We watched the movie Crazy Heart the other night. It was like taking a cow path off yet another of the many dirt roads that meander back into my childhood. Jeff Bridges’ obvious Kris Kristofferson-like persona plopped me smack dab into the backseat of an early 70’s brown Ford LTD. I’m sure it’s not every child that has memories of going on dates where she is the one in the back seat and her mother is the one with the boyfriend in the front seat. Such times found me sandwiched between my little brother and my older future stepsister. I stared at the back of my mother’s head. In my opinion it was way too close to my future stepfather’s. Green light from the dashboard gleamed around their cozy profile. It was a very innocent situation that grows tawdry and scandalous in the mind of a protective nine-year old. And it was all accompanied by the eight-track of Hank Williams’ Greatest Hits.
My stepsister, already obsessed with the music, image and blue eyes of Kris Kristofferson, mocked the Hank Williams’ music that cycled through the speakers. In hindsight I’m a little amused at her uncharacteristic ignorance of Kris’s musical influences. After all, Kris did pen a certain lyric which was a not-too-subtle suggestion about what you could do to his backside if you didn’t like Hank.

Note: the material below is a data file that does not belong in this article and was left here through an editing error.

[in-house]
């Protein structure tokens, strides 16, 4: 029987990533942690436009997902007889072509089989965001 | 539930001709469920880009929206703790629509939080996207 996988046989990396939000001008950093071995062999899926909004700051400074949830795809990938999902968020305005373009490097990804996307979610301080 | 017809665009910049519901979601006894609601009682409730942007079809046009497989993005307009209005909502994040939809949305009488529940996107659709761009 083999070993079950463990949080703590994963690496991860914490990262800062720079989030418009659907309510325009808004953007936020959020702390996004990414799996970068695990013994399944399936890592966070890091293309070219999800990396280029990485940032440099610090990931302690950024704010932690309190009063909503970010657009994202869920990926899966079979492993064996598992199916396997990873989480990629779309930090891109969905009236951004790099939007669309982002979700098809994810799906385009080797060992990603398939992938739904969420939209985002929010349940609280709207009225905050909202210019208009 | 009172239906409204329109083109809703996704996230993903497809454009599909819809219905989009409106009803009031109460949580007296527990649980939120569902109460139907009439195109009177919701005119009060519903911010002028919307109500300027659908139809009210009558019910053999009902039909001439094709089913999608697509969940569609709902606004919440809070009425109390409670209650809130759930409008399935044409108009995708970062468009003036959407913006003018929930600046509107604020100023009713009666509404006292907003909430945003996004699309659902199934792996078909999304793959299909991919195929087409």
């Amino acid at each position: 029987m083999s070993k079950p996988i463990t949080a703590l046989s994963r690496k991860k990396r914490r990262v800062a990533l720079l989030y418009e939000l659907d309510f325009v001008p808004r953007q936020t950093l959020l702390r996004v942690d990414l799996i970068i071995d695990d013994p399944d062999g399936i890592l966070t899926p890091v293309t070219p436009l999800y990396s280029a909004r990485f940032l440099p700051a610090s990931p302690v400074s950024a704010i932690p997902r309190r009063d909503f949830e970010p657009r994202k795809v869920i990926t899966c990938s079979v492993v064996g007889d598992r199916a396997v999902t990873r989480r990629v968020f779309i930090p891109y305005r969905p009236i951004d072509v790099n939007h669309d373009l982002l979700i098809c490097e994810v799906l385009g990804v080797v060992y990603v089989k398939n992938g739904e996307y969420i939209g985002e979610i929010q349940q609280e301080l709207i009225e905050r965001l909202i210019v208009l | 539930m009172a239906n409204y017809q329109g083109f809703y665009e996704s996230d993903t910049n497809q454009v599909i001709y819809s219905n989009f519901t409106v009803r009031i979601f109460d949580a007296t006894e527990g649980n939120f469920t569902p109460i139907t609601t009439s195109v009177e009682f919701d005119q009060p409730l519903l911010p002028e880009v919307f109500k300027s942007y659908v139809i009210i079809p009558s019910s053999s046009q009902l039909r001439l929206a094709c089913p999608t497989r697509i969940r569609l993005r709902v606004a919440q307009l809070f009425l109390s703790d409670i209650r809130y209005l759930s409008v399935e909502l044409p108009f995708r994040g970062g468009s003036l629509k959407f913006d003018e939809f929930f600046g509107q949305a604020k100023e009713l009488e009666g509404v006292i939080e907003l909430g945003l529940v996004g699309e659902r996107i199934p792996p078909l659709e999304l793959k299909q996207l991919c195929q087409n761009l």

In the movie, it was another song from my childhood soundtrack (Waylon Jennings’ Are You Sure Hank Done It That Way) that hailed Hank’s reign and influence.
The outlaw music of Jeff and Kris, Hank and Waylon was still lingering in my mind a few nights later when I was at the kitchen table playing a raucous game of Chicken Foot with my kids. Typical for such extended games, distractions were bubbling and brewing as the game wound down. Three kids were texting friends; one was telling a story about finding an improperly disposed of dirty diaper at his place of employment. They were all singing – different songs, none the soundtrack looping through my subconscious thoughts. Noodles and cookies were eaten and analyzed. To my children’s horror, I confessed my aversion to plain M & M’s.
I was able to fight off any frustrations with these distractions by focusing on my duties as scorekeeper – and official “doodler.” At the end of the game, when I had won and the youngest losers had been sentenced to putting the dominoes back in the box, I continued my doodling. I felt my daughter breathing down my back and jiggling with giggles. “Before you made some changes, Mom, I thought that looked like Jesus.”
The same thought had crossed my mind; however, with the revisions, I decided the picture looked more like a self-portrait. Still, I pictured Jesus, whom Kris had called a Capricorn with a “funky bunch of friends.” There was a funky bunch of Jesus’ friends horsing around my kitchen that night. Strange how Kris’s lyrics still had an uncanny way of coloring my life.